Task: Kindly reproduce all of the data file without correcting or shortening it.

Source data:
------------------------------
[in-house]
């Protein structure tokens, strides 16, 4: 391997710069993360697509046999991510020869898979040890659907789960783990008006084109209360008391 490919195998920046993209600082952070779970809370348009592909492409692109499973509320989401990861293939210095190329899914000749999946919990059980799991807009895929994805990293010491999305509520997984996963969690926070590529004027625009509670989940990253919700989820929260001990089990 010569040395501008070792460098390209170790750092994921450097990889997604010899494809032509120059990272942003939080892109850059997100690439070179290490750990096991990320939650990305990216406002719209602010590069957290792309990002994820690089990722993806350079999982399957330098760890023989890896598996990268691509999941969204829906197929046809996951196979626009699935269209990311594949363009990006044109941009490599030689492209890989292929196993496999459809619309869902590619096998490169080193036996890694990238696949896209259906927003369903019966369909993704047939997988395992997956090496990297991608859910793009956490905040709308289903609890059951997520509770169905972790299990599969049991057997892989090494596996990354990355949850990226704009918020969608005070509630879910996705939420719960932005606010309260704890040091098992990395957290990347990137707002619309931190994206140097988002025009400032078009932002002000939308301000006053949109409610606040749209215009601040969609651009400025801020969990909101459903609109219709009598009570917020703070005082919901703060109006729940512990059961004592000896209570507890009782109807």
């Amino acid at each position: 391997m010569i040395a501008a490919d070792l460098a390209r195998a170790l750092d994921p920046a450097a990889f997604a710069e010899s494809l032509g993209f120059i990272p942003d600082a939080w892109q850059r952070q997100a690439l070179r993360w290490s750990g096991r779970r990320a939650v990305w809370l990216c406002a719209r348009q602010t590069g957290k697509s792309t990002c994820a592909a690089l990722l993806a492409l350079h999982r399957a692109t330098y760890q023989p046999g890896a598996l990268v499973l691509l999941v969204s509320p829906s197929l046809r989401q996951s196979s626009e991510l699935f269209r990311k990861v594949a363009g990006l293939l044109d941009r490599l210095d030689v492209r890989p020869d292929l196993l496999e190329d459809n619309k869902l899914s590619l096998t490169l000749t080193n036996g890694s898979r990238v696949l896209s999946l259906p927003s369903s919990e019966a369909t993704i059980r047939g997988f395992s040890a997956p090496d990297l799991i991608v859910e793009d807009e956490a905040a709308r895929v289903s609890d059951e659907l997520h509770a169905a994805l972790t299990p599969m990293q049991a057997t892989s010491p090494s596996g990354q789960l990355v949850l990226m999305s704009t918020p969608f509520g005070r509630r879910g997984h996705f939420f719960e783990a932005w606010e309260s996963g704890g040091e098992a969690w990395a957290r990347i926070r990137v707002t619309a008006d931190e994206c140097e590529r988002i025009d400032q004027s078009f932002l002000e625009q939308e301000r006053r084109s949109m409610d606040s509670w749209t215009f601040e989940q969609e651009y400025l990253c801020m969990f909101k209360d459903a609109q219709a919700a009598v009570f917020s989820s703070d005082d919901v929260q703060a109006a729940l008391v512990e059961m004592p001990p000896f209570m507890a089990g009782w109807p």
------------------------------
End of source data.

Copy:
[in-house]
């Protein structure tokens, strides 16, 4: 391997710069993360697509046999991510020869898979040890659907789960783990008006084109209360008391 490919195998920046993209600082952070779970809370348009592909492409692109499973509320989401990861293939210095190329899914000749999946919990059980799991807009895929994805990293010491999305509520997984996963969690926070590529004027625009509670989940990253919700989820929260001990089990 010569040395501008070792460098390209170790750092994921450097990889997604010899494809032509120059990272942003939080892109850059997100690439070179290490750990096991990320939650990305990216406002719209602010590069957290792309990002994820690089990722993806350079999982399957330098760890023989890896598996990268691509999941969204829906197929046809996951196979626009699935269209990311594949363009990006044109941009490599030689492209890989292929196993496999459809619309869902590619096998490169080193036996890694990238696949896209259906927003369903019966369909993704047939997988395992997956090496990297991608859910793009956490905040709308289903609890059951997520509770169905972790299990599969049991057997892989090494596996990354990355949850990226704009918020969608005070509630879910996705939420719960932005606010309260704890040091098992990395957290990347990137707002619309931190994206140097988002025009400032078009932002002000939308301000006053949109409610606040749209215009601040969609651009400025801020969990909101459903609109219709009598009570917020703070005082919901703060109006729940512990059961004592000896209570507890009782109807």
């Amino acid at each position: 391997m010569i040395a501008a490919d070792l460098a390209r195998a170790l750092d994921p920046a450097a990889f997604a710069e010899s494809l032509g993209f120059i990272p942003d600082a939080w892109q850059r952070q997100a690439l070179r993360w290490s750990g096991r779970r990320a939650v990305w809370l990216c406002a719209r348009q602010t590069g957290k697509s792309t990002c994820a592909a690089l990722l993806a492409l350079h999982r399957a692109t330098y760890q023989p046999g890896a598996l990268v499973l691509l999941v969204s509320p829906s197929l046809r989401q996951s196979s626009e991510l699935f269209r990311k990861v594949a363009g990006l293939l044109d941009r490599l210095d030689v492209r890989p020869d292929l196993l496999e190329d459809n619309k869902l899914s590619l096998t490169l000749t080193n036996g890694s898979r990238v696949l896209s999946l259906p927003s369903s919990e019966a369909t993704i059980r047939g997988f395992s040890a997956p090496d990297l799991i991608v859910e793009d807009e956490a905040a709308r895929v289903s609890d059951e659907l997520h509770a169905a994805l972790t299990p599969m990293q049991a057997t892989s010491p090494s596996g990354q789960l990355v949850l990226m999305s704009t918020p969608f509520g005070r509630r879910g997984h996705f939420f719960e783990a932005w606010e309260s996963g704890g040091e098992a969690w990395a957290r990347i926070r990137v707002t619309a008006d931190e994206c140097e590529r988002i025009d400032q004027s078009f932002l002000e625009q939308e301000r006053r084109s949109m409610d606040s509670w749209t215009f601040e989940q969609e651009y400025l990253c801020m969990f909101k209360d459903a609109q219709a919700a009598v009570f917020s989820s703070d005082d919901v929260q703060a109006a729940l008391v512990e059961m004592p001990p000896f209570m507890a089990g009782w109807p």